She took a deep breath in, relieving tense, stress-filled air. Eye contact slowly fell, looking down towards her feet, discouraged and hopeless as she began to reflect on her freshman year so far.
Emily Blumenfeld, a first-year student at Wake Forest, has been shocked, to say the least, by the university’s party-driven culture.
“The first week I woke up every night and saw an ambulance outside my dorm,” Blumenfeld said, “I think at least one person went to the hospital each night during orientation week.”
In 2015-2016, 190 students on campus received medical intervention for alcohol abuse. Of those 190 students, nearly half were freshmen. Experiencing the freshman “college effect,” the Wake Forest Class of 2020 is off to a dangerous start.
Peter Rives, assistant director of Wellbeing — Alcohol and Substance Abuse Prevention, gave insight on the college effect in terms of Wake Forest.
“The college effect is a spike in high-risk drinking behaviors that happens when people arrive at college,” Rives said. “And if you look at national averages, we have a slightly higher number of high risk-drinkers.”
Last year, Wake Forest averaged 12 emergency room transports a month for alcohol poisoning. In addition, out of the 190 students in need of medical intervention for alcohol abuse, 42 students were sophomores. The freshman class doubled that count with a total of 87 students. Students are only transported to the hospital when their lives are in danger.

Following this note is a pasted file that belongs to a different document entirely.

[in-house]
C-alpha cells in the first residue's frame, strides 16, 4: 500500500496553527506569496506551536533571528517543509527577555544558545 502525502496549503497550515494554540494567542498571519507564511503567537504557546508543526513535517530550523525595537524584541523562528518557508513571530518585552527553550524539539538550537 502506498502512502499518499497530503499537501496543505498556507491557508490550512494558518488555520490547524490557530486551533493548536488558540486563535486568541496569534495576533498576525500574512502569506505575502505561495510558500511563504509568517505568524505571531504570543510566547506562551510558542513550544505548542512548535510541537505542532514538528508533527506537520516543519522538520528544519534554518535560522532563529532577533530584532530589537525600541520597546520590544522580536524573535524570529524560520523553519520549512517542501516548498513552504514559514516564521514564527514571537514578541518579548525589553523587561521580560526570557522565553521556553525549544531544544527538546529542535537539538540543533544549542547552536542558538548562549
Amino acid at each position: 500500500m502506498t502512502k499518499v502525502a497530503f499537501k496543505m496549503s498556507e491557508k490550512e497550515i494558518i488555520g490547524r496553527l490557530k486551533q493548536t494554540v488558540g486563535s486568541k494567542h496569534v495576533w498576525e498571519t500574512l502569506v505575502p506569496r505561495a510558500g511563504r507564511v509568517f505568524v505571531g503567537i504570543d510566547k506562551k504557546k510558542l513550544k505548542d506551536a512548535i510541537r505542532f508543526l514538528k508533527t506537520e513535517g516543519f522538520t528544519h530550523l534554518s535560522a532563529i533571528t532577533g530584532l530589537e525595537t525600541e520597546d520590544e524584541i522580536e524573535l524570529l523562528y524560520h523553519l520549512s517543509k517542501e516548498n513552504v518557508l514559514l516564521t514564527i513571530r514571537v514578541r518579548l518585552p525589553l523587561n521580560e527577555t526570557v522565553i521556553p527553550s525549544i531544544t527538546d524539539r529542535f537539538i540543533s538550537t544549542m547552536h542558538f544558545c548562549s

Krishna Chopra, a freshman at Wake Forest, opened up about her own experience of the college effect.
“The environment of Wake Forest changes you,” Chopra said, “You feel like you have to fit in, so you jump into the party-social environment.”
Blumenfeld, a friend of Chopra’s, chimed in.
“A few times I’ve thought, ‘everyone is doing it’,” Blumenfeld said. “Sometimes, I think it’d be easier to fit in at Wake if I went out and partied — even if that’s not staying true to who I am.”
Matt Clifford, associate dean of Students and Student Conduct, believes the party-centered atmosphere is determined by the students themselves.
“If students believe the work hard-play hard is a part of their culture, then it is,” Clifford said. “When we look to create effective programs for sustained culture change, it all comes down to peer education.”
Rives highlighted the effectiveness of AlcoholEdu, an online, interactive peer program designed to increase safe decision-making for incoming freshmen, but it seems ambulances are still arriving weekend after weekend.
According to Rives, research shows that students who have not used AlcoholEdu versus those who have are five times more likely to need medical intervention for alcohol.
Yet, freshmen are thrown into a new environment with high academic expectations, all while experiencing new social pressures. Alcohol not only becomes a stress-reliever but what both Rives and Clifford deem as “a social lubricant.”
“I think the academic rigor and the social pressure of freshman year can lead students to cope with their stress, anxiety and fatigue in ways that are maladaptive,” Rives said.
With the Office of Wellbeing, Rives hopes to implement more adaptive strategies — such as mindfulness, meditation, even puppies — to combat stress and fight the Wake Forest work hard-play hard stigma, along with the freshman college effect.
“Culture change is possible, but culture change is slow,” Rives said, “I have to believe this can change, or it will be a really depressing job.”